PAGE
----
• Mafic Hornfels is derived from mafic igneous rocks

Occurrences and Structures of Hornfels –

Hornfels occurs worldwide. In Europe, the largest reserves are in the United Kingdom. In North America, hornfels occurs in primarily in Canada. South American countries with large reserves include Bolivia, Brazil, Ecuador, and Colombia. Asian reserves are found in China, Russia, India, North Korea, South Korea, and Thailand. In Africa, hornfels is found in Tanzania, Cameroon, East Africa, and Western Africa. The rock is found in Australia and New Zealand, as well.

The structure of the hornfels is very characteristic. Very rarely do any of the minerals show crystalline form, but the small grains fit closely together like the fragments of a mosaic; they are usually of nearly equal dimensions. This has been called pflaster or pavement structure from the resemblance to rough pavement work. Each mineral may also enclose particles of the others; in the quartz, for example, small crystals of graphite, biotite, iron oxides, sillimanite or feldspar may appear in great numbers. Often the whole of the grains are rendered semi-opaque in this way. The minutest crystals may show traces of crystalline outlines; undoubtedly they are of new formation and have originated in situ. This leads us to believe that the whole rock has been recrystallized at a high temperature and in the solid state so that there was little freedom for the mineral molecules to build up well-individualized crystals. The regeneration of the rock has been sufficient to efface most of the original structures and to replace the former minerals more-or-less completely by new ones. But crystallization has been hampered by the solid condition of the mass and the new minerals are formless and have been unable to reject impurities, but have grown around them.

Parent Rocks and Protoliths –

Hornfels is not a rock that is “deposited”. Instead it is a rock type that forms when an existing rock is metamorphosed. The original rock that was metamorphosed is usually referred to as the “parent rock” or “protolith”.

A variety of sedimentary, igneous, and metamorphic rocks can be the protolith of hornfels. Common protoliths of hornfels include sedimentary rocks such as shale, siltstone, sandstone, limestone and dolomite; igneous rocks such as basalt, gabbro, rhyolite, granite, andesite and diabase; or, metamorphic rocks such as schist and gneiss.

Properties of Hornfels Rock –

Key properties of the Hornfels Rock include velvety texture and appearance, conchoidal fracture, and fine grain. It may be very hard and tough. It is a contact metamorphic rock, formed when magma bakes its source material.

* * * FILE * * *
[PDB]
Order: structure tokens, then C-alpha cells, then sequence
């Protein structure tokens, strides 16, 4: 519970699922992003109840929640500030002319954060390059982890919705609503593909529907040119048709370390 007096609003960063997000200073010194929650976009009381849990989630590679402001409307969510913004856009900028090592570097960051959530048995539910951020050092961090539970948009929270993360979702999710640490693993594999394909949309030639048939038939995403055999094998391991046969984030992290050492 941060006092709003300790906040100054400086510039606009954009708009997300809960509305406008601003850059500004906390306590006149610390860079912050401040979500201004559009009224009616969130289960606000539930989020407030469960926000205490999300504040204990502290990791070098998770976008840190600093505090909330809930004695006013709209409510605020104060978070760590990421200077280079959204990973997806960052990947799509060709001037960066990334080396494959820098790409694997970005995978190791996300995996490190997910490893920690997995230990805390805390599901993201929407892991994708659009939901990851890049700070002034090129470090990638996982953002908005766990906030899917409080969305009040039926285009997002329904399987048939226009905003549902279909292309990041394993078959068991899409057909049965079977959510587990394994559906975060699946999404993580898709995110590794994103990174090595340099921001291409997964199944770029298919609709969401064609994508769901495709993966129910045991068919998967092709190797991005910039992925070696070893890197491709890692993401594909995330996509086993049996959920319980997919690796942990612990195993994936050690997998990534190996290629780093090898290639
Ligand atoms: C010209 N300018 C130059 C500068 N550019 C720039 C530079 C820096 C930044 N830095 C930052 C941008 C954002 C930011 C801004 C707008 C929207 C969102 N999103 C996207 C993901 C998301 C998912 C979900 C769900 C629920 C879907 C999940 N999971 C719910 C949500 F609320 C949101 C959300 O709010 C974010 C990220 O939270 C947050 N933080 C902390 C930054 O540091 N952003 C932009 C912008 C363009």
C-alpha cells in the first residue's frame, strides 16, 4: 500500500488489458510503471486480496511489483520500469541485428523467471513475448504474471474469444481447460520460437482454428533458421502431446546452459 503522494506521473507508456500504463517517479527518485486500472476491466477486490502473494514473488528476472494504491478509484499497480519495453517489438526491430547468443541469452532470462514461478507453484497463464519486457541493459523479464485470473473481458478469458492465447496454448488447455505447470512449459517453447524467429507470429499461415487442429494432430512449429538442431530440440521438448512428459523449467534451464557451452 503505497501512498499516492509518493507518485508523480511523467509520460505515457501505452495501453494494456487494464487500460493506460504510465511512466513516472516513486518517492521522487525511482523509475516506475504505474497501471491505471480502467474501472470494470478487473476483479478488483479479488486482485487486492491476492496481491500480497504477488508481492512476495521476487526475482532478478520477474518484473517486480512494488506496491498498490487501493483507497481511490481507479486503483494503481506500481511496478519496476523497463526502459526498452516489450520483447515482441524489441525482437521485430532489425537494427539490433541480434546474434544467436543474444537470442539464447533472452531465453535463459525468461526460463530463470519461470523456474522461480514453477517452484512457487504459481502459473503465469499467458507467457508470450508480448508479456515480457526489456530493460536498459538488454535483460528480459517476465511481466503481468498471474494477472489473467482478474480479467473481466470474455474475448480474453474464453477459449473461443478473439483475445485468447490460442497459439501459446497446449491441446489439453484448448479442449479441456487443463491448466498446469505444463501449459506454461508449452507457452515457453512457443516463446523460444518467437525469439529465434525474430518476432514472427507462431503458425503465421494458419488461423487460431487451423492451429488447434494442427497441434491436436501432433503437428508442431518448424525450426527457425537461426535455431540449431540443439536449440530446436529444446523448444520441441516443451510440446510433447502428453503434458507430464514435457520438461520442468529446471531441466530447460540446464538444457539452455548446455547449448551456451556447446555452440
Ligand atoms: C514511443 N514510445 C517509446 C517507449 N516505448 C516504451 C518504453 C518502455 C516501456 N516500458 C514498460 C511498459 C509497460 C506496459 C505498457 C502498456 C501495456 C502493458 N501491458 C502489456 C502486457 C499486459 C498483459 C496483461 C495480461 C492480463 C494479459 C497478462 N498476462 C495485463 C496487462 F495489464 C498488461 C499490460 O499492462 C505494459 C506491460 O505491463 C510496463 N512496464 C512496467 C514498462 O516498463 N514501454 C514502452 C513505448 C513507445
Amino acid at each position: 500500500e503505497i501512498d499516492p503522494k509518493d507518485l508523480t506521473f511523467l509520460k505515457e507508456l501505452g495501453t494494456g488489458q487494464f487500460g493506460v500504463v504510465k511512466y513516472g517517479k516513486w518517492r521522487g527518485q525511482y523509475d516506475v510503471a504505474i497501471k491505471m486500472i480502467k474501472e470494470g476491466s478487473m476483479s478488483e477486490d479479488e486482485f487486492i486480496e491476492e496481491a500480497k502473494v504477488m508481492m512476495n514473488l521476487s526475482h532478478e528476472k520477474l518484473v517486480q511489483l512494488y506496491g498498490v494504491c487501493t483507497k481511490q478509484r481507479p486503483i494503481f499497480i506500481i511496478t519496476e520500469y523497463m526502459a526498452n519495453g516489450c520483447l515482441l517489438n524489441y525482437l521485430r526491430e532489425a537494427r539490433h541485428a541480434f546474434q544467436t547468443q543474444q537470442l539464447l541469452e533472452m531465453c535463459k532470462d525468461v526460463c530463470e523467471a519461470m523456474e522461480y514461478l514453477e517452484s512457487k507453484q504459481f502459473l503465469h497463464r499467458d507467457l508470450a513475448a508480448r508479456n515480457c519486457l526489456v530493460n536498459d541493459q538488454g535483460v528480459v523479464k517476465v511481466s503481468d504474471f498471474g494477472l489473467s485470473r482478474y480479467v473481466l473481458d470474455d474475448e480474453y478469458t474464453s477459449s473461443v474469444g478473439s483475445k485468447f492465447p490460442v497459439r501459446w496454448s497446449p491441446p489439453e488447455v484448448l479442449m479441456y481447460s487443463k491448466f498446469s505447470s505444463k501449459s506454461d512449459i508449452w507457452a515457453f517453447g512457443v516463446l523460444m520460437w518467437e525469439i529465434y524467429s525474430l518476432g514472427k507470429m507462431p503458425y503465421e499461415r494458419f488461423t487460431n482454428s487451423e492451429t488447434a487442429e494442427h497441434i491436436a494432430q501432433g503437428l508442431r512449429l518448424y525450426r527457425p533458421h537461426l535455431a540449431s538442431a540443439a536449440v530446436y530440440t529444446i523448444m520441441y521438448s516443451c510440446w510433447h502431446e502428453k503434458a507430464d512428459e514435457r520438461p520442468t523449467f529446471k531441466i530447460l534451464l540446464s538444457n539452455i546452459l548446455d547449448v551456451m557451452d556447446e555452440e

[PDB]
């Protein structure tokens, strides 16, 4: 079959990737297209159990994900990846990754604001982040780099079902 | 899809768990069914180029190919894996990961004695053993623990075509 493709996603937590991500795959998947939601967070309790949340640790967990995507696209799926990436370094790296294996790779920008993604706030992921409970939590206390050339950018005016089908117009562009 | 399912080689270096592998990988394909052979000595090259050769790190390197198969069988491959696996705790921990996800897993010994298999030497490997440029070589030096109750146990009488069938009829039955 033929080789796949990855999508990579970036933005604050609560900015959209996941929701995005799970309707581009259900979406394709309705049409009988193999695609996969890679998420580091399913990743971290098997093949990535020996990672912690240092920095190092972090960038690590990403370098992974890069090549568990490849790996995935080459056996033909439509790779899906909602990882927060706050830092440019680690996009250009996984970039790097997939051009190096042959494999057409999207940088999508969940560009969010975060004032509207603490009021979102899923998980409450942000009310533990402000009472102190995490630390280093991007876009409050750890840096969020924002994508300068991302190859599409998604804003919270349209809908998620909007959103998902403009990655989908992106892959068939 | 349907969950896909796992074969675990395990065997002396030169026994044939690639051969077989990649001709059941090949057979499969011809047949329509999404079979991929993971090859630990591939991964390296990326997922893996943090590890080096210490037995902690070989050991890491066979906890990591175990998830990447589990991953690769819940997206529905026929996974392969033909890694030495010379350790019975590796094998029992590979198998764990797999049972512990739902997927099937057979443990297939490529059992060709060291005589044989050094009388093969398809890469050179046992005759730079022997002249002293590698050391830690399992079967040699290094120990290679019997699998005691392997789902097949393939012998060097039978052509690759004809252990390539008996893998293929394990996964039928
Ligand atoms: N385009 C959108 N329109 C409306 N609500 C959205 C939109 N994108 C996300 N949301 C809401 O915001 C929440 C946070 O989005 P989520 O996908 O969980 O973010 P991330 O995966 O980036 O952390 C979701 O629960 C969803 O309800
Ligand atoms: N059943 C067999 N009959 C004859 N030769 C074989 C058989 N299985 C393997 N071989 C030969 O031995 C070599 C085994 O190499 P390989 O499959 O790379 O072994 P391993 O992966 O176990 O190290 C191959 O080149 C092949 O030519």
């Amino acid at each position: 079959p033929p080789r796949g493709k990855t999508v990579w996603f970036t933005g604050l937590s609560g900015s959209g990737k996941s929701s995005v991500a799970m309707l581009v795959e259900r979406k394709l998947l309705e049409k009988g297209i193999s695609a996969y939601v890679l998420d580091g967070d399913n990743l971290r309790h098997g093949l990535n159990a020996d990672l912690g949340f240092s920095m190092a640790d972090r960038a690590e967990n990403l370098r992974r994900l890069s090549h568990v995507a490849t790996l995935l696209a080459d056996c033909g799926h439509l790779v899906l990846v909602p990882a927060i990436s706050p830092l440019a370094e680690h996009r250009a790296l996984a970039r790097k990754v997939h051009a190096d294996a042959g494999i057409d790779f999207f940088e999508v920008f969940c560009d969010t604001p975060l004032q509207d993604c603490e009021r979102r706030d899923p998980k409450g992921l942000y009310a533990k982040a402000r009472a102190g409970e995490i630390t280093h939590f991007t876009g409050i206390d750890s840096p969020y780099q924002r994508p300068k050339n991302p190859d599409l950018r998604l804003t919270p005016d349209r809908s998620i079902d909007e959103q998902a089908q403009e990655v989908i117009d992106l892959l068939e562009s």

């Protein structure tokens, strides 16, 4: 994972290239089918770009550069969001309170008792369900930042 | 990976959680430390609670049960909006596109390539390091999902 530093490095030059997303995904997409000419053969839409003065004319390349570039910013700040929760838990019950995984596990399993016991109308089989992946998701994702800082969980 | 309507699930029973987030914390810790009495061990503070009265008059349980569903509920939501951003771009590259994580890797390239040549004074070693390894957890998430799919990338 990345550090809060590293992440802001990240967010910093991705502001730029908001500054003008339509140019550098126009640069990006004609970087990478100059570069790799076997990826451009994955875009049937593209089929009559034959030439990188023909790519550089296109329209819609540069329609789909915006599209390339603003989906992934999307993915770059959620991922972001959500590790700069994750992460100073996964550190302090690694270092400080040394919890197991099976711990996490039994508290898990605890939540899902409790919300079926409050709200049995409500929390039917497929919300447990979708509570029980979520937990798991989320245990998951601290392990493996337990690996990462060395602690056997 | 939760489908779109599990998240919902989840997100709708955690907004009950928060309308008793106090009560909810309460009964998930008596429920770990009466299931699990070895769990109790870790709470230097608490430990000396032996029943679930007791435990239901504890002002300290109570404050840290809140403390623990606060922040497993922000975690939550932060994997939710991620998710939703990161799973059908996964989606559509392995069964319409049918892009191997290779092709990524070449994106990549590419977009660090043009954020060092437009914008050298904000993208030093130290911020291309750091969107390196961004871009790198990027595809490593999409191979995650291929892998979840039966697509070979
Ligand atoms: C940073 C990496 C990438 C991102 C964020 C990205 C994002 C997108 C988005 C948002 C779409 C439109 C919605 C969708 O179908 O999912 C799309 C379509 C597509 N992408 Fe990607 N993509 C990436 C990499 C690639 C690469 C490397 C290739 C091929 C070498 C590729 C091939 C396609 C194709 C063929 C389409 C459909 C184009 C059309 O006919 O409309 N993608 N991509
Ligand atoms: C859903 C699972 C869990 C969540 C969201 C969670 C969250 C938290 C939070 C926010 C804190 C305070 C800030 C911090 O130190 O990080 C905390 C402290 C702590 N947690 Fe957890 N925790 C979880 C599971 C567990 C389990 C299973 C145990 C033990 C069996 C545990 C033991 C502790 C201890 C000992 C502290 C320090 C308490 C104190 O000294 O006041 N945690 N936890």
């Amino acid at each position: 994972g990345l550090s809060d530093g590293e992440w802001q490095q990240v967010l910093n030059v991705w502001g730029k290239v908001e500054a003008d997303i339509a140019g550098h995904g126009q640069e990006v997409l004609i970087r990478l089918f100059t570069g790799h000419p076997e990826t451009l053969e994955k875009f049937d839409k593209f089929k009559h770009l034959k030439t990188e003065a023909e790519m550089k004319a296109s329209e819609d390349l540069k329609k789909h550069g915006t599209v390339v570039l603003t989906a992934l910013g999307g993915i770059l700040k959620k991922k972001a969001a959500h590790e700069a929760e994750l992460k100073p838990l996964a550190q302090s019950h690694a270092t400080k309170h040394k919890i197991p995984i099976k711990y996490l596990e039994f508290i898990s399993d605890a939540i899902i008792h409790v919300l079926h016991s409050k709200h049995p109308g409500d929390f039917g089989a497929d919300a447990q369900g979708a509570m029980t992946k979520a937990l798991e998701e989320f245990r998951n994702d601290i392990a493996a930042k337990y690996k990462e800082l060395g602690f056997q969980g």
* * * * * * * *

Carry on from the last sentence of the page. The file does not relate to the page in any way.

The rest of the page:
It is a type of metamorphic rock that gets its name from its resemblance to animal horn. It forms when magma heats other rock, which may be igneous, metamorphic, or sedimentary.

The most common colors of hornfels are black and dark brown. It may be banded or occur in other colors. The colors depend on the composition of the original rock.

Formation of the Hornfels –

The Hornfels formed is a is a group designated for a series of contact metamorphism that have been baked and by the heat of magma chamber or from the intrusive igneous masses and are made into massive, hard, splintery, and in some cases exceedingly tough and durable. As of the contact metamorphism, pressure is not a factor in the formation of hornfels, it lacks the foliation as seen in many metamorphic rocks formed under high pressure and temperature. Pre-existing bedding and structure of the parent rock is generally destroyed in hornfels.

Compositions of Hornfels –

On the basis of mineral composition, most occurrences of hornfels can be separated into one of three general groups:

  • Pelitic Hornfels: usually derived from shale, slate, and schist
  • Carbonate Hornfels: usually derived from limestone, dolomite or marble
  • Mafic Hornfels: usually derived from mafic igneous rocks

A wide range of minerals and mineral groups are encountered in hornfels. The minerals frequently seen include: actinolite, andalusite, augite, biotite, calcite, chlorite, cordierite, diopside, epidote, feldspars, garnet, graphite, hornblende, kyanite, pyrite, scapolite, sillimanite, sphene, tourmaline, and vesuvianite.

Uses of Hornfels Rock –

Hornfels have the ability to resonate when struck. Michael Tellinger had described these stones in South Africa also known as “ring-stones” due to their ability to ring like a bell. The Musical Stones of Skiddaw are an example of a lithophone made from hornfels.

The primary use of hornfels is in architecture. The hard, interesting-looking stone may be used to make interior flooring and decorations as well as exterior facing, paving, curbing, and decorations.

The rock is also used in the construction industry to make road aggregate. Historically, hornels has been used to construct monuments, cemetery markers, whetstones, artworks, and artifacts.

 

Information Sources

  1. geologyscience.com
  2. softschools.com
  3. geology.com
  4. Wikipedia